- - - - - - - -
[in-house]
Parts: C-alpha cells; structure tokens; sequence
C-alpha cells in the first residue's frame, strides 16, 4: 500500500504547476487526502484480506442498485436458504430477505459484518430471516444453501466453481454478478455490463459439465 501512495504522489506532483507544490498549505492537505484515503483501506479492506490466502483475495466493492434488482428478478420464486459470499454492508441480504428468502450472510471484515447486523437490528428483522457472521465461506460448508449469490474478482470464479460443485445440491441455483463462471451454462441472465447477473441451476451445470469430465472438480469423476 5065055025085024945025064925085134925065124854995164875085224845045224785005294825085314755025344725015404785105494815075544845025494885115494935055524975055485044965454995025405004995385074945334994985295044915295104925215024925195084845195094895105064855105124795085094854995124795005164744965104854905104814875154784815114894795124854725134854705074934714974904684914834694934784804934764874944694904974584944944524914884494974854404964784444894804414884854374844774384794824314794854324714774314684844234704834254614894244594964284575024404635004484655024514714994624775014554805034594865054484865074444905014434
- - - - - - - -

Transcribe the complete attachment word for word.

[in-house]
Parts: C-alpha cells; structure tokens; sequence
C-alpha cells in the first residue's frame, strides 16, 4: 500500500504547476487526502484480506442498485436458504430477505459484518430471516444453501466453481454478478455490463459439465 501512495504522489506532483507544490498549505492537505484515503483501506479492506490466502483475495466493492434488482428478478420464486459470499454492508441480504428468502450472510471484515447486523437490528428483522457472521465461506460448508449469490474478482470464479460443485445440491441455483463462471451454462441472465447477473441451476451445470469430465472438480469423476 5065055025085024945025064925085134925065124854995164875085224845045224785005294825085314755025344725015404785105494815075544845025494885115494935055524975055485044965454995025405004995385074945334994985295044915295104925215024925195084845195094895105064855105124795085094854995124795005164744965104854905104814875154784815114894795124854725134854705074934714974904684914834694934784804934764874944694904974584944944524914884494974854404964784444894804414884854374844774384794824314794854324714774314684844234704834254614894244594964284575024404635004484655024514714994624775014554805034594865054484865074444905014434